The US Food and Drug Administration (FDA) approved several treatments in a variety of therapeutic areas in September, 2020. Among these approvals, 4 were in areas of particular interest to the nurse practitioner and physician assistant: pain management, type 2 diabetes, hormone deficiency, and juvenile idiopathic arthritis.

Qdolo for Pain Management

For patients who have not tolerated or have not been provided adequate analgesia from alternate treatment options, the FDA has approved Qdolo™ (tramadol hydrochloride oral solution; Athena Bioscience) to manage pain severe enough to require an opioid analgesic.1

Qdolo contains 5 mg/mL of tramadol hydrochloride, and is a clear, grape-flavored solution administered orally. Due to the addictive nature of opioids, the FDA stresses the importance of only prescribing Qdolo to patients for whom other treatment methods have failed.1

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Trulicity for Type 2 Diabetes

Two additional dosage strengths, 3mg and 4.5mg, of Trulicity® (dulaglutide; Lilly) have been approved by the FDA to manage type 2 diabetes.2

The approval follows an AWARD-11 trial that analyzed dulaglutide at 3 mg and 4.5 mg compared with dulaglutide 1.5 mg in 1842 adult patients with type 2 diabetes who were inadequately controlled on metformin. All doses were administered once per week. Study participants who were given higher doses of dulaglutide experienced significant decreases in HbA1c and weight.2 The most commonly reported adverse reactions were nausea, vomiting, diarrhea, and dyspepsia.2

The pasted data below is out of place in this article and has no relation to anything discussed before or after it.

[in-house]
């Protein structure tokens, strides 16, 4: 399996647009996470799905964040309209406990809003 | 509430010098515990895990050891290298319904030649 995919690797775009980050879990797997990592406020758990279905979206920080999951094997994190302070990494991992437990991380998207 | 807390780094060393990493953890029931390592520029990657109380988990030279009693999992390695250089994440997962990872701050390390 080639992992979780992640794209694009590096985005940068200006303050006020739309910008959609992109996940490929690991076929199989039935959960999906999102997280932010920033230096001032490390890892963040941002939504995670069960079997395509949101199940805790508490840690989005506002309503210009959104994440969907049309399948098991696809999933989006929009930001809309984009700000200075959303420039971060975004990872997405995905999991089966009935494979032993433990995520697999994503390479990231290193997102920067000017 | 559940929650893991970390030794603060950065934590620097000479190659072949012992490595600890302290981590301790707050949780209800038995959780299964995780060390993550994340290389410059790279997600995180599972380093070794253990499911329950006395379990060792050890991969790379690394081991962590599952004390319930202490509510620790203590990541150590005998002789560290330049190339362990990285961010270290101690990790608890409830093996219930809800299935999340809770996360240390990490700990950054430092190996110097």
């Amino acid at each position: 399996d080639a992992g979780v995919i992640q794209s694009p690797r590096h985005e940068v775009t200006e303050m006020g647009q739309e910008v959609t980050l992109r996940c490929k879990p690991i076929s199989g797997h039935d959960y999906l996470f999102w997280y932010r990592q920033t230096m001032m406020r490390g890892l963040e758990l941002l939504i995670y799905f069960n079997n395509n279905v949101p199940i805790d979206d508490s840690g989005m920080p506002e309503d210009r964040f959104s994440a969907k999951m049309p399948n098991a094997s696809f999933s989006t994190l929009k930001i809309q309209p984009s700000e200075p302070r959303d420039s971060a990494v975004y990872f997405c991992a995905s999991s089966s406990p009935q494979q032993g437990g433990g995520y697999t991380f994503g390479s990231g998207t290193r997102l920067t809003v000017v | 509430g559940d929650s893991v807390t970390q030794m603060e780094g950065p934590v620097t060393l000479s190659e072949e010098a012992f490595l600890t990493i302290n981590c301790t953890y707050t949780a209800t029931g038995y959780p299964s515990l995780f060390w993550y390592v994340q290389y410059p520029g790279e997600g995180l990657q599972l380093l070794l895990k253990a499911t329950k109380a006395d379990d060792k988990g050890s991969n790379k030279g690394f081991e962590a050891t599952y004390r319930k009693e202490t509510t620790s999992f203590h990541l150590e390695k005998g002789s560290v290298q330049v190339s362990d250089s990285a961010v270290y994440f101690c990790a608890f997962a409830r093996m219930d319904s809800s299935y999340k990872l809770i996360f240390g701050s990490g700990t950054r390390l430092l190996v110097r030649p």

Sogroya for Hormone Deficiency

As a once-weekly injection to replace endogenous growth hormones in adults with growth hormone deficiency, Sogroya® (somapacitan-beco; Novo Nordisk) has been approved by the FDA.

In a multicenter, double-blind,  placebo-controlled, active-controlled phase 3 REAL 1 trial in which 300 adults with growth hormone deficiency were randomized 2:1:2 to receive once weekly injections of Sogroya or placebo or daily somatropin for 34 weeks, Sogroya successfully reduced participants’ truncal fat percentage and normalized their insulin-like growth factor.3

Xeljanz for Juvenile Idiopathic Arthritis

To treat active polyarticular course juvenile idiopathic arthritis (pcJIA) in patients aged 2 years and older, the FDA has approved Xeljanz® (tofacitinib; Pfizer).4 The approval follows a phase 3 study in which 225 patients aged 2 to 17 were randomized into 2 groups; 1 group received tofacitinib and the other received a placebo. Patients who received tofacitinib experienced fewer disease flare-ups, and the medicine’s safety was comparable to what researchers had previously seen in adult patients.4

Though Xeljanz is currently supplied as 5-mg and 10-mg tablets, researchers hope to have a 1 mg/ml oral solution available by the first quarter of 2021.4


  1. Qdolo [package insert]. Athens, GA: Athena Bioscience, LLC; 2020.
  2. FDA approves additional doses of Trulicity® (dulaglutide) for the treatment of type 2 diabetes [news release]. Eli Lily & Co; September 3, 2020. Accessed October 13, 2020. .
  3. FDA approves weekly therapy for adult growth hormone deficiency [news release]. US Food & Drug Administration; September 1, 2020. Accessed October 13, 2020.
  4. US FDA approves Pfizer’s Xeljanz® (tofacitinib) for the treatment of active polyarticular course juvenile idiopathic arthritis [news release]. Business Wire; September 28, 2020. Accessed October 13, 2020.